Motion of the ocean

History of Oceanography

By alie216
  • Period: Jan 1, 1200 to Jan 1, 1300

    Compass Introduced

    13th century, the Chinese introduce the compass to European society. Greatly improves navigational charts.
  • Jan 1, 1450

    Prince Henry the Navigator

    Prince Henry the Navigator
    Prince Henry the Navigator of Portugal starts a naval obsservatory to teach navigation and astronomy. This was the first known center for education of topics including oceanography.
  • Jan 1, 1513

    Ninez de Balboa

    Ninez de Balboa
    Ninez de Balboa "found" Pacific Ocean. Other societies had of course come across it, such as the Polynesians, but Balboa was the first European to discover it, opening the society's eyes to just how large their world really was.
  • Period: Jan 1, 1521 to Dec 1, 1522

    Magellan Navigates Around the World

    In reality, only Magellan's crew made it entirely around the world. At a stop in the Phillipines, Mageelan himself was eaten by the inhabitants. This was a huge deal: sailing around the world isn't easy now, even with all the technology we have.
  • Jan 1, 1530

    Gemma Frisius

    Gemma Frisius
    In 1530 Gemma Frisius proposed a relationship between longitude and time. This was the first step towards a drastic improvement/change in the way maps and navigational charts were created.
  • Period: to


    John Harrison built the first chronometer. The chronometer can tell you accurate time while on sea, and can therefore tell you your location east or west-wise. This was a huge discovery, equivalent to the internet today. It allowed explorers to better chart their location as well as keep track of time.
  • HMS Challenger

    HMS Challenger
    In 1872. the HMS Challenger was launched. It was a naval ship borrowed for the first exlusively oceanographic voyage . The ship was backed up by steam power, and captained by Wyville Thomas. It returned from its travels and studies in 1876, with an incredible amount of specimens and new information on the ocean and its inhabitants.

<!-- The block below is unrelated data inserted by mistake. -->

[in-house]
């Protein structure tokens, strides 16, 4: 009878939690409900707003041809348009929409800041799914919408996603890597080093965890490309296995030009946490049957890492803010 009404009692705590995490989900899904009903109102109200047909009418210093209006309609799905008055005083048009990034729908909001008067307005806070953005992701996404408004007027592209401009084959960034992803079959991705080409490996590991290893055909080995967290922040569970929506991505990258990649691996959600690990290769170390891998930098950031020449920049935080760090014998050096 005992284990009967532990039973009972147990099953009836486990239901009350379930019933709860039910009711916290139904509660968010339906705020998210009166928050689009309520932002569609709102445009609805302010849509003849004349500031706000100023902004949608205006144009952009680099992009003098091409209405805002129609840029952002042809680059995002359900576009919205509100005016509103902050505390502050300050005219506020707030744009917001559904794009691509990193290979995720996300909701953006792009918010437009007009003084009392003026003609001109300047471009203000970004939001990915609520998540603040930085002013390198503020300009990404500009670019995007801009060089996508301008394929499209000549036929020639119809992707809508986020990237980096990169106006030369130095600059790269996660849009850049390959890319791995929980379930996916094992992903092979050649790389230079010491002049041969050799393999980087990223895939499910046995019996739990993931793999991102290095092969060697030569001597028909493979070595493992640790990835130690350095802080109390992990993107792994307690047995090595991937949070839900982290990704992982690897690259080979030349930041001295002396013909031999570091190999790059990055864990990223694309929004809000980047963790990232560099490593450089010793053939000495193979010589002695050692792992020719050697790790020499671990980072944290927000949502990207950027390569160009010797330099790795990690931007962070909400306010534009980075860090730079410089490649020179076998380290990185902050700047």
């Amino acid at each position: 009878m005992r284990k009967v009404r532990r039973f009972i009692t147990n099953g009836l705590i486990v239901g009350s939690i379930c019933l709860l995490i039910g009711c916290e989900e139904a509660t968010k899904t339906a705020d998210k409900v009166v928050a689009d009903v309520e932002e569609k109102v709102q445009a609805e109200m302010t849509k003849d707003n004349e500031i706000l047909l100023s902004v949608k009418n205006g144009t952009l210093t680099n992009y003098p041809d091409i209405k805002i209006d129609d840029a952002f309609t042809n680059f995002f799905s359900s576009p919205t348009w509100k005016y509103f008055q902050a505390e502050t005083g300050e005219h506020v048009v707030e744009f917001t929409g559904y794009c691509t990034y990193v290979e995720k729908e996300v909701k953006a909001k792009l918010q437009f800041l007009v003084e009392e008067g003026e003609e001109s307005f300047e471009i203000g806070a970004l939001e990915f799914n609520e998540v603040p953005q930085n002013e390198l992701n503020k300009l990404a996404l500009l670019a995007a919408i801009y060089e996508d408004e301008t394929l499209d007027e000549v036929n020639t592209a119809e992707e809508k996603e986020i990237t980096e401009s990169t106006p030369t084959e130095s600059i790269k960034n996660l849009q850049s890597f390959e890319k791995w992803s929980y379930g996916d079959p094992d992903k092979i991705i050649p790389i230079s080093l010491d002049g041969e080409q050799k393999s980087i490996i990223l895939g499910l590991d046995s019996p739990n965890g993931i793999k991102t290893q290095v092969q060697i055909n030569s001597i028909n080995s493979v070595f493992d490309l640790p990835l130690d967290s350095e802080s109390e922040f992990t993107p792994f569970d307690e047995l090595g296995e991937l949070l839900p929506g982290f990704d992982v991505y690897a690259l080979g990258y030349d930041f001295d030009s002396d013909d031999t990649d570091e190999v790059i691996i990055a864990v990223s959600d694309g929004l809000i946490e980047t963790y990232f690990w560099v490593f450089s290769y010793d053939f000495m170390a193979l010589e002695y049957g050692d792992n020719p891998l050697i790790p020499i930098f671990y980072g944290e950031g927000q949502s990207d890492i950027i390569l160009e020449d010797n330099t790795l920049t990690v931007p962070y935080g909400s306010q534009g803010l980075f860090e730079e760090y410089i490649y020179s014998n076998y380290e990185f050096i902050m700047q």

• Fridtjof Nansen

    Fridtjof Nansen
    In 1893 Nansen launched an arctic expedition to discover how the arctic currents flow by freezing his ship, the Fram, into the ice. Eventually, after being stuck in the ice for three years and an ill-attempted escape, the crew and Nansen were rescued. In 1896 they returned with basic current charts.
  • Period: to

    Commissions Albatross

    Commissions Albatross is the first ship built exclusively for ocean science. It was built by the US. It represents a step the nation was taking towards wanting to understand and the knowledge the we need to understand how the oceans work in order ot understand the rest of the world.
  • Period: to


    It is discovered that with a satellite, CZCS, the productivity of plants in the ocean can be measured. Pictures can be taken by a satellite, and the colors represent the productivity of the plants via the amount of chlorophyll.
  • ICES

    ICES stands for international council for exploration of the seas. It was formed by Germany, Great Britain Holland, Russia, and Scandinavia. It is the first large group of international powers devoted to exploring the oceans.
  • Scripps

    In 1912, the first US intitute of oceanography was founded. It was called Scripps Institute of Oceanography, Scripps for short, and is still in California.
  • Period: to


    German ship the Meteor goes to search for gold floating in the sea. Their search is fruitless, but they do endup learning about the South Atlantic and bringing back more information on the waters there.
  • Woods Hole

    Woods Hole
    In 1930, Massachusetts got its first intitute of oceanography in the form of Woods Hole.
  • NOAA

    In 1970, NOAA, which stands for 'national oceanographic and atmospheric association', as created. Today, weatherpeople nationwide rely on it for reports on the atmosphere and incoming storms on the coast. It monitors various ocean and atmospheric levels (temperature, etc).
  • Theory of Principia

    Theory of Principia
    In 1630, Isaac Newton wrote his Theory of Principia, which described the law of gravity and the process of tides. This book described something that we take for granted now; back then, no one had heard of gravity or taken the time to discover how tides work.